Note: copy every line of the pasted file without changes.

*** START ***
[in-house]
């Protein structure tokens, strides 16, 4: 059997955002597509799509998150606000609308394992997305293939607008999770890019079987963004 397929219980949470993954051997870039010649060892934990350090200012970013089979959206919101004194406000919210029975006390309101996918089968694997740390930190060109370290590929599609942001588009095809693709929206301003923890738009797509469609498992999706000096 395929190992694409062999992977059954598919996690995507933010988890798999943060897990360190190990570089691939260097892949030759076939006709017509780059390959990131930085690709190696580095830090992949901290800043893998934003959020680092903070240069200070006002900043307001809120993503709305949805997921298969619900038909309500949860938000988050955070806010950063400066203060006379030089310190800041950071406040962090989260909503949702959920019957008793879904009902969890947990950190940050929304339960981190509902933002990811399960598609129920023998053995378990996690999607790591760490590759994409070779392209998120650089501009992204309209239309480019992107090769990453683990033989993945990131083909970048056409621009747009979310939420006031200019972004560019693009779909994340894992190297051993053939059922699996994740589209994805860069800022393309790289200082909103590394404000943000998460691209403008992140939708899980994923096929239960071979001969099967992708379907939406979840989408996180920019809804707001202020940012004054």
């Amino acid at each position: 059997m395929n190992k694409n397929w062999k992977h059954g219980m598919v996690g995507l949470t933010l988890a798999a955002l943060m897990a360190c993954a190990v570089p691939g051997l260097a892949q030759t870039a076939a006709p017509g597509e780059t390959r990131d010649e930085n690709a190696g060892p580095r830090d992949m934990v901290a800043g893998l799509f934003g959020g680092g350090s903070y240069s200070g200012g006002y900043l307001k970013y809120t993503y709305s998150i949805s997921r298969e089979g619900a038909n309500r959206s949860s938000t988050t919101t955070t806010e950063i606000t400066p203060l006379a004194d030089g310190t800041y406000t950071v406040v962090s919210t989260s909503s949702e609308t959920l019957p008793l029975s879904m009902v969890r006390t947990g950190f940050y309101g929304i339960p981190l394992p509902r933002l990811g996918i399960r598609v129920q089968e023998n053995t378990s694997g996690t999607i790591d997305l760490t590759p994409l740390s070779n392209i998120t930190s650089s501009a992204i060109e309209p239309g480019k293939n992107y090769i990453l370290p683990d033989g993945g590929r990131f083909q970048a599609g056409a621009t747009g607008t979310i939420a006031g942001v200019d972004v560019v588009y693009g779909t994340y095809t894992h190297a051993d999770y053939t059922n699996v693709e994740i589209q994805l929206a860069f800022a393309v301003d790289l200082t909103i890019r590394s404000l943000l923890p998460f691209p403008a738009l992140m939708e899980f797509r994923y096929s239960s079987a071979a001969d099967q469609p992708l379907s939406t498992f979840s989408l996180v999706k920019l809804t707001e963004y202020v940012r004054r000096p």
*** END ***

[in-house]
């Protein structure tokens, strides 16, 4: 059997955002597509799509998150606000609308394992997305293939607008999770890019079987963004 397929219980949470993954051997870039010649060892934990350090200012970013089979959206919101004194406000919210029975006390309101996918089968694997740390930190060109370290590929599609942001588009095809693709929206301003923890738009797509469609498992999706000096 395929190992694409062999992977059954598919996690995507933010988890798999943060897990360190190990570089691939260097892949030759076939006709017509780059390959990131930085690709190696580095830090992949901290800043893998934003959020680092903070240069200070006002900043307001809120993503709305949805997921298969619900038909309500949860938000988050955070806010950063400066203060006379030089310190800041950071406040962090989260909503949702959920019957008793879904009902969890947990950190940050929304339960981190509902933002990811399960598609129920023998053995378990996690999607790591760490590759994409070779392209998120650089501009992204309209239309480019992107090769990453683990033989993945990131083909970048056409621009747009979310939420006031200019972004560019693009779909994340894992190297051993053939059922699996994740589209994805860069800022393309790289200082909103590394404000943000998460691209403008992140939708899980994923096929239960071979001969099967992708379907939406979840989408996180920019809804707001202020940012004054």
């Amino acid at each position: 059997m395929n190992k694409n397929w062999k992977h059954g219980m598919v996690g995507l949470t933010l988890a798999a955002l943060m897990a360190c993954a190990v570089p691939g051997l260097a892949q030759t870039a076939a006709p017509g597509e780059t390959r990131d010649e930085n690709a190696g060892p580095r830090d992949m934990v901290a800043g893998l799509f934003g959020g680092g350090s903070y240069s200070g200012g006002y900043l307001k970013y809120t993503y709305s998150i949805s997921r298969e089979g619900a038909n309500r959206s949860s938000t988050t919101t955070t806010e950063i606000t400066p203060l006379a004194d030089g310190t800041y406000t950071v406040v962090s919210t989260s909503s949702e609308t959920l019957p008793l029975s879904m009902v969890r006390t947990g950190f940050y309101g929304i339960p981190l394992p509902r933002l990811g996918i399960r598609v129920q089968e023998n053995t378990s694997g996690t999607i790591d997305l760490t590759p994409l740390s070779n392209i998120t930190s650089s501009a992204i060109e309209p239309g480019k293939n992107y090769i990453l370290p683990d033989g993945g590929r990131f083909q970048a599609g056409a621009t747009g607008t979310i939420a006031g942001v200019d972004v560019v588009y693009g779909t994340y095809t894992h190297a051993d999770y053939t059922n699996v693709e994740i589209q994805l929206a860069f800022a393309v301003d790289l200082t909103i890019r590394s404000l943000l923890p998460f691209p403008a738009l992140m939708e899980f797509r994923y096929s239960s079987a071979a001969d099967q469609p992708l379907s939406t498992f979840s989408l996180v999706k920019l809804t707001e963004y202020v940012r004054r000096p």